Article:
Obscure Metal Roundup 15

Mountain Witch – Extinct Cults (Released 2020)

At the risk of bogging down these proceedings with boring meta nonsense, I’m pleased to report that writing these posts has forced me to listen to doom/stoner/sludge/etc. metal a lot more critically than I used to. I do my very best to avoid placing too much on genre and sub-genre categorizations. After all, genres are nothing more than mental constructs that cannot do more than impose some vague, vain semblance of order onto the chaos of all things. When it comes to metal, the subgenre classification is not the reality; only the music is.

Nevertheless, as I’ve gotten further into doom/stoner/sludge/etc., I’ve had several unfortunate lapses into ascribing far too much reality on these classifications. It pains me to say it, but I’d started to assume that these were exclusively the domains of drone-like, 8+ minute excursions into slow, gloriously punishing, beautifully repetitive blasts of riffs. There’s plenty of that out there, but that’s far from the sum total of whatever qualities these appellations are meant to capture.

All of this is to say that it is easy, and in many ways useful, to throw Mountain Witch onto the pile of bands you’d call “stoner metal” or something similar. But, there’s a lot more going on throughout the duration of Extinct Cults than stereotypical trappings. This is dry, crunchy, but also fuzzy metal that has also been injected with a massive does of progressive juice. Despite a sub-35 minute run time, and despite the fact that only one track crosses the 7 minute mark (and even then, only just barely), none of the songs in this collection remain static. Riffs are blasted forth for a while before typically abrupt and impressively seamless changes. Sometimes the main riffs come back, as on opening track Capping Day, but other times the songs go on completely new journeys without ever circling back to familiar ground, as on the compact epic Worship You.

About that 7 minute track; that’s the title track here, which serves as the album’s lynchpin and has the most to unpack. At first, I didn’t consider this to be any great shakes. Lots of metal songs start out with quiet and/or acoustic intros before segueing into large, slow riffing. It’s one of the oldest tricks in the book, really. But the gradual ramping up of this initial period is masterfully paced and paid off, climaxing with a fast break (well, fast for this style; no one is mistaking this for a thrash breakdown) before returning to original riff. It rules! I’d also like to give a special shout-out to album closer The Devil, Probably!, which manages to be both a giggle-high slasher movie marathon goof-off while also exiting on an oddly chipper-sounding note, closing the album on a question mark instead of a period. I always appreciate that.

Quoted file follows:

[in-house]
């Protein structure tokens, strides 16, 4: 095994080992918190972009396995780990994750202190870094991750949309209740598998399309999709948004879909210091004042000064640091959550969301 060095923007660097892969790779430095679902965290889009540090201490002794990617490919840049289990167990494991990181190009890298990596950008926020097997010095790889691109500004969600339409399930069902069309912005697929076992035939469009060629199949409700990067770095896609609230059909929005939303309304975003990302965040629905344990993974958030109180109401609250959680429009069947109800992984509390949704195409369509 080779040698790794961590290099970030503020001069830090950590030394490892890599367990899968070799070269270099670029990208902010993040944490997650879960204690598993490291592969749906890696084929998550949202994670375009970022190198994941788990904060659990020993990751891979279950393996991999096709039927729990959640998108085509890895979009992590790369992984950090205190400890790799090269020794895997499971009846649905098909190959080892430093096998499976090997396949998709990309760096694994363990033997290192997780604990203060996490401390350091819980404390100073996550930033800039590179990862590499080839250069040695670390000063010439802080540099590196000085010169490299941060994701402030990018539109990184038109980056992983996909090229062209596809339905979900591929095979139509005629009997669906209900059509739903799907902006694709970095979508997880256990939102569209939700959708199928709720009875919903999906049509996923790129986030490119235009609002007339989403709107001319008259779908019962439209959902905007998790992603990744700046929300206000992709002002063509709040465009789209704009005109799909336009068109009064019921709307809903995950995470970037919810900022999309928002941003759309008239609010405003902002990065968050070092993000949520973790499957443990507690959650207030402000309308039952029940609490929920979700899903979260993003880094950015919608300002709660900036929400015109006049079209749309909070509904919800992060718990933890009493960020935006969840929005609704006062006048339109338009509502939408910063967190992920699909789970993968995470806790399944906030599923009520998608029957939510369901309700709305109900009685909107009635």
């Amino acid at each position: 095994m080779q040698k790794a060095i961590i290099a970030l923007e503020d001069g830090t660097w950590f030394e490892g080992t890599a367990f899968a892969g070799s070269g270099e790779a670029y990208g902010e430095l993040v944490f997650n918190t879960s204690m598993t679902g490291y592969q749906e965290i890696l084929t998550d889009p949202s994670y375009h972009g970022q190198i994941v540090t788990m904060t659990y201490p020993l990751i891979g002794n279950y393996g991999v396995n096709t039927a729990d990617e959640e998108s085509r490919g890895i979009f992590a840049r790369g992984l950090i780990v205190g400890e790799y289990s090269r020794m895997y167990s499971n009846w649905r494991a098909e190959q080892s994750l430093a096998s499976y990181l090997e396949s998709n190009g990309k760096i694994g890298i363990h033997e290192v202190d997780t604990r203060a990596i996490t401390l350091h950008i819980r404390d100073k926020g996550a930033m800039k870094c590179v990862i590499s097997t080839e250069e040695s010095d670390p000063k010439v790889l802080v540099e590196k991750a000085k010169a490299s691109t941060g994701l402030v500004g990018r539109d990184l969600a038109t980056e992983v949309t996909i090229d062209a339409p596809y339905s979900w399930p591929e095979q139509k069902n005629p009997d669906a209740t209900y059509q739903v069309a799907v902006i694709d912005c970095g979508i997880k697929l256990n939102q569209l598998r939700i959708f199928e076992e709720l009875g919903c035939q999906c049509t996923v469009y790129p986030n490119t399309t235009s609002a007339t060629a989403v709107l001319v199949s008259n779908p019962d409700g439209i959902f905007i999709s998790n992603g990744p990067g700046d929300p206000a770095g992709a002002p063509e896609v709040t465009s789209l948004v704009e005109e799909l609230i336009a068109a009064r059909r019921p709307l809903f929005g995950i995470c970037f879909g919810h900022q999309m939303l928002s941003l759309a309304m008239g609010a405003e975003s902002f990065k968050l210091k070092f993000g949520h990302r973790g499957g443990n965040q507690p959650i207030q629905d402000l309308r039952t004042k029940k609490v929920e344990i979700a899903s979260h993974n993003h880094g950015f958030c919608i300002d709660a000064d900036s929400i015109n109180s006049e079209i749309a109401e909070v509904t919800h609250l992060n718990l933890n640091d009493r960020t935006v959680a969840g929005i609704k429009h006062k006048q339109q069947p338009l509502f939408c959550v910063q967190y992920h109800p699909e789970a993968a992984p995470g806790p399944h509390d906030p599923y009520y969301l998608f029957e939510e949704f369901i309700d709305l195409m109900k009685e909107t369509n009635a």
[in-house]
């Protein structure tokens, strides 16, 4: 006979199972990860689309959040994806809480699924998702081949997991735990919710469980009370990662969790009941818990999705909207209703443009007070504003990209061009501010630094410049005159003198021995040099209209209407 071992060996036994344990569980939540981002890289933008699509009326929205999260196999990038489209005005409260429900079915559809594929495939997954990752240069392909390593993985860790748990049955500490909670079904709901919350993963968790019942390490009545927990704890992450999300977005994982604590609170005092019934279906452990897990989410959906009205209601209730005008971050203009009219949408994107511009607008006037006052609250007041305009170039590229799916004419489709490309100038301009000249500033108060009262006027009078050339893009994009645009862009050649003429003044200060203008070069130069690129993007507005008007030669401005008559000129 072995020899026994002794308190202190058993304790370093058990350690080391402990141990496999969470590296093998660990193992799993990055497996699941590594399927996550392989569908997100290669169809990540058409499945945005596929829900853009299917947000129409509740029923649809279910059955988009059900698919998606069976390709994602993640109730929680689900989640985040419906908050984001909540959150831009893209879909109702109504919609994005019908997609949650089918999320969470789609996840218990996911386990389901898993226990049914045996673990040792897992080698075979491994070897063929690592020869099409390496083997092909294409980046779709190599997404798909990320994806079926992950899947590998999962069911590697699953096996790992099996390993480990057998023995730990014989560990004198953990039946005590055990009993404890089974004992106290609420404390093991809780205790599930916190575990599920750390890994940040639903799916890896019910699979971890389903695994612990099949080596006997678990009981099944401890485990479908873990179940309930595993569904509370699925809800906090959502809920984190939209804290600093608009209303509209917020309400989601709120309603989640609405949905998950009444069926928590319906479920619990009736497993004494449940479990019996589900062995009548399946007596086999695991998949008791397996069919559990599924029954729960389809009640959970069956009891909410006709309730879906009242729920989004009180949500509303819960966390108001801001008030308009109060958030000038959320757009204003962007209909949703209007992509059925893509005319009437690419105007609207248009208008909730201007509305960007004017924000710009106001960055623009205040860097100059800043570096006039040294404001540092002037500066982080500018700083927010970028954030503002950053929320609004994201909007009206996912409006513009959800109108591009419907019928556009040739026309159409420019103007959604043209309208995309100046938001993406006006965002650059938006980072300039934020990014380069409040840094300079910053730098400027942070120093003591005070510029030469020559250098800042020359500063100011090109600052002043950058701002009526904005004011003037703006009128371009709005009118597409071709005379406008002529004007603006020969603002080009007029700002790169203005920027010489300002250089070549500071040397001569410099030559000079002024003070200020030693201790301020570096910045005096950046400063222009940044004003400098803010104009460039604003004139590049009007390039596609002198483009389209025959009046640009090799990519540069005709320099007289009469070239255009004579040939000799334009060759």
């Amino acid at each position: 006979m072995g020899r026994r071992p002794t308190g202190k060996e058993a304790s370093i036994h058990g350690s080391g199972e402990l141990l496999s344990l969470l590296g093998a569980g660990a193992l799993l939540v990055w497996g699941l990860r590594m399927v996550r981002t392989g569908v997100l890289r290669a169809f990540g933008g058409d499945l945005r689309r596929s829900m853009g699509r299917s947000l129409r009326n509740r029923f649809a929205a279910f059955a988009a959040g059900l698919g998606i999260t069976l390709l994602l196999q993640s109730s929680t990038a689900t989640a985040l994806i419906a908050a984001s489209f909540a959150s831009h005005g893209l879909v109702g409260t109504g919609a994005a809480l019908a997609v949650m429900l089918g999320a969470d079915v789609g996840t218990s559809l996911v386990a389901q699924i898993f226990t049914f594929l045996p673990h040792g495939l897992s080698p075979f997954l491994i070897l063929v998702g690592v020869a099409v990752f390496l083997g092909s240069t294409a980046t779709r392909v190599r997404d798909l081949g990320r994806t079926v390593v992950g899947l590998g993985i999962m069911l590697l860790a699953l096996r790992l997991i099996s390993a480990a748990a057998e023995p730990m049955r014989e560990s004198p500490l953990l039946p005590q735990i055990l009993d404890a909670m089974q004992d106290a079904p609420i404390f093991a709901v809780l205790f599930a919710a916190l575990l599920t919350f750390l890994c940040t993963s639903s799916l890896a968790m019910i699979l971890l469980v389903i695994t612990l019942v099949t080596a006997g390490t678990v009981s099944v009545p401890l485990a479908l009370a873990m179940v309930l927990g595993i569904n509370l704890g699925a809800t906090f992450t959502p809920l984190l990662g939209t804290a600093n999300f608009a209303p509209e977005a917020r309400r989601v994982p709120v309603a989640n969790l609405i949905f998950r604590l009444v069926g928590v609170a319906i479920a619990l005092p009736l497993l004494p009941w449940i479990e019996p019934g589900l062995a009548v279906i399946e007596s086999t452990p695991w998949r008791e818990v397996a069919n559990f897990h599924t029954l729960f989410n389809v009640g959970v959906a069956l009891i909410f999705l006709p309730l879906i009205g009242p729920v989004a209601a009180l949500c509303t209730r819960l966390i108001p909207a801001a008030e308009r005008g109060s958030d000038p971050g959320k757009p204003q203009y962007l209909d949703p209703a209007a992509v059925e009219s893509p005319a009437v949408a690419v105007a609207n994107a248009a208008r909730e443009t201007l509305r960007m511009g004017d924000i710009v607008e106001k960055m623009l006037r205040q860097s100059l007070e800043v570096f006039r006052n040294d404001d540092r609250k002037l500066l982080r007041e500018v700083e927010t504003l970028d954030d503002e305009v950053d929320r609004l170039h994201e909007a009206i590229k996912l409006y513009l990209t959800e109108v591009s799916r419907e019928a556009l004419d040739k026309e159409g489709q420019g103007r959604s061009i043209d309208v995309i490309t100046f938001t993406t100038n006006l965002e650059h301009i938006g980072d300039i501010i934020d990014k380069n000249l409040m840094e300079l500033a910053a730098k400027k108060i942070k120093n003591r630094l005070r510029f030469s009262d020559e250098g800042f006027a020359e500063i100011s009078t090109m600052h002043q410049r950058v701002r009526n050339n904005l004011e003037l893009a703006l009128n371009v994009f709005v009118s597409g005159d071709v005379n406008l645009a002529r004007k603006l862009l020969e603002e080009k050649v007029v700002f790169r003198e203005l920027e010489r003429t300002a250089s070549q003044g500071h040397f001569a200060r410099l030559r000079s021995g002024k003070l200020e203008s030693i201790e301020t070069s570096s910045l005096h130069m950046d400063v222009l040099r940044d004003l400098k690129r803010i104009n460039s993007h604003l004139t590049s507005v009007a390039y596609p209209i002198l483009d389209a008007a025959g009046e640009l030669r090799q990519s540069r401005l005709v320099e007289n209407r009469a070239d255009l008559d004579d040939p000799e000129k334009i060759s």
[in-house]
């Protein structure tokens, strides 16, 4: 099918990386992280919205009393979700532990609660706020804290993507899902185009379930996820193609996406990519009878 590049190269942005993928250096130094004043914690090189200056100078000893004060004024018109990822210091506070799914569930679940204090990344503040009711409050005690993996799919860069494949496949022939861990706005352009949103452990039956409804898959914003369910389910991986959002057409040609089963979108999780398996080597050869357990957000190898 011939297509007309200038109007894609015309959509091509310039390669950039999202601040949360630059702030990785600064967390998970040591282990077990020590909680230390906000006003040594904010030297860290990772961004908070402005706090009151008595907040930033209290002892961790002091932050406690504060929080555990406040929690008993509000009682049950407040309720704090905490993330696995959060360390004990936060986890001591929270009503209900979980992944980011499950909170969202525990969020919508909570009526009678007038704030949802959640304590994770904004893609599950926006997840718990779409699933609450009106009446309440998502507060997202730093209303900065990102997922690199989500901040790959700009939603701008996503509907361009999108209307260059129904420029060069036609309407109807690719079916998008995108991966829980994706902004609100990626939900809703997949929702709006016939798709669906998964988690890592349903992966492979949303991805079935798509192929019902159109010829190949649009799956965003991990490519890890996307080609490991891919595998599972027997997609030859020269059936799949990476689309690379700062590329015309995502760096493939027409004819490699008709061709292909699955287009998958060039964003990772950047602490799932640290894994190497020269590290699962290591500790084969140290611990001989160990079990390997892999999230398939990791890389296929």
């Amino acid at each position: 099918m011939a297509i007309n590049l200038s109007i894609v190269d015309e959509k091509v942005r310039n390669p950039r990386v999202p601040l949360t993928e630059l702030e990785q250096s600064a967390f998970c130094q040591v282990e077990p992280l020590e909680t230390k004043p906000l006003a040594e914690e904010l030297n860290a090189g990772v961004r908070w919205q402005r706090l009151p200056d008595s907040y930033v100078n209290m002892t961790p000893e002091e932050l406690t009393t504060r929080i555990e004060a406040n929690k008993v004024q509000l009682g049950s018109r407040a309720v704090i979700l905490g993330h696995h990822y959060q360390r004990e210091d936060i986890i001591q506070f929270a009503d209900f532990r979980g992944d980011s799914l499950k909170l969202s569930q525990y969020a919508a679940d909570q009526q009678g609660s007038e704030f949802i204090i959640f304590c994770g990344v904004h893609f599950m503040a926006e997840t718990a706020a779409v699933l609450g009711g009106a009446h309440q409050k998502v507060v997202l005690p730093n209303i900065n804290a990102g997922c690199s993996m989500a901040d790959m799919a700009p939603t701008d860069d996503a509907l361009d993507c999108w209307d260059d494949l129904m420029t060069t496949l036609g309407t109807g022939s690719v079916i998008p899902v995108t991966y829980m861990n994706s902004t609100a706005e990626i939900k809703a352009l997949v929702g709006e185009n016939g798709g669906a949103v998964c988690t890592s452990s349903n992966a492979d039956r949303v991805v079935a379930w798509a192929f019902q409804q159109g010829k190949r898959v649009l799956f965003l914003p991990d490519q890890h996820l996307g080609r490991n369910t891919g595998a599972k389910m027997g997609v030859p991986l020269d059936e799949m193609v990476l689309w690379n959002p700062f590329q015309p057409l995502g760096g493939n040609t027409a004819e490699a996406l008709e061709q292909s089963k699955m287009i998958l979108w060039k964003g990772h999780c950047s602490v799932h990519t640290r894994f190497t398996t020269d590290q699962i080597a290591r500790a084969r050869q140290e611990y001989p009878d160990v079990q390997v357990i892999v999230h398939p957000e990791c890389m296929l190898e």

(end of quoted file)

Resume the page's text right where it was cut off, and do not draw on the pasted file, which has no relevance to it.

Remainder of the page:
In case my feelings weren’t already made clear enough, this album rules, and you should already be checking it out.

Standout Tracks: Back From the Grave; Extinct Cults; The Devil, Probably!

Firebreather – Under a Blood Moon (Released 2019)

If I’m trying to forward the argument that stoner metal is more than just a bunch of droning riffs stretched across vast track lengths, perhaps I would have been better served not featuring Under a Blood Moon in this space, what with it being a collection of droning riffs stretched across vast track lengths and all. On this album, the tempos are slow, the riffs strings of big, fat chords, the bass is so massive as to be all encompassing, and the drums hit with dry thuds that do their very best to make themselves heard, with partial success.

That is not to say that Firebreather are content to hang back for 8 minutes at a time, without variation. Indeed, Under a Blood Moon displays a band that is also confident and capable at incorporating change-ups, albeit in a way that is more organic. Consider second track Our Souls, They Burn, which does a fantastic job crafting verse and chorus riffs that contrast beautifully. The verse remains mired in the sludge, but then the chorus provides much-welcomed propulsion (hey, check it out – eighth notes!), and the whole business is capped off with a minutes-long, luxurious, and infectious outro.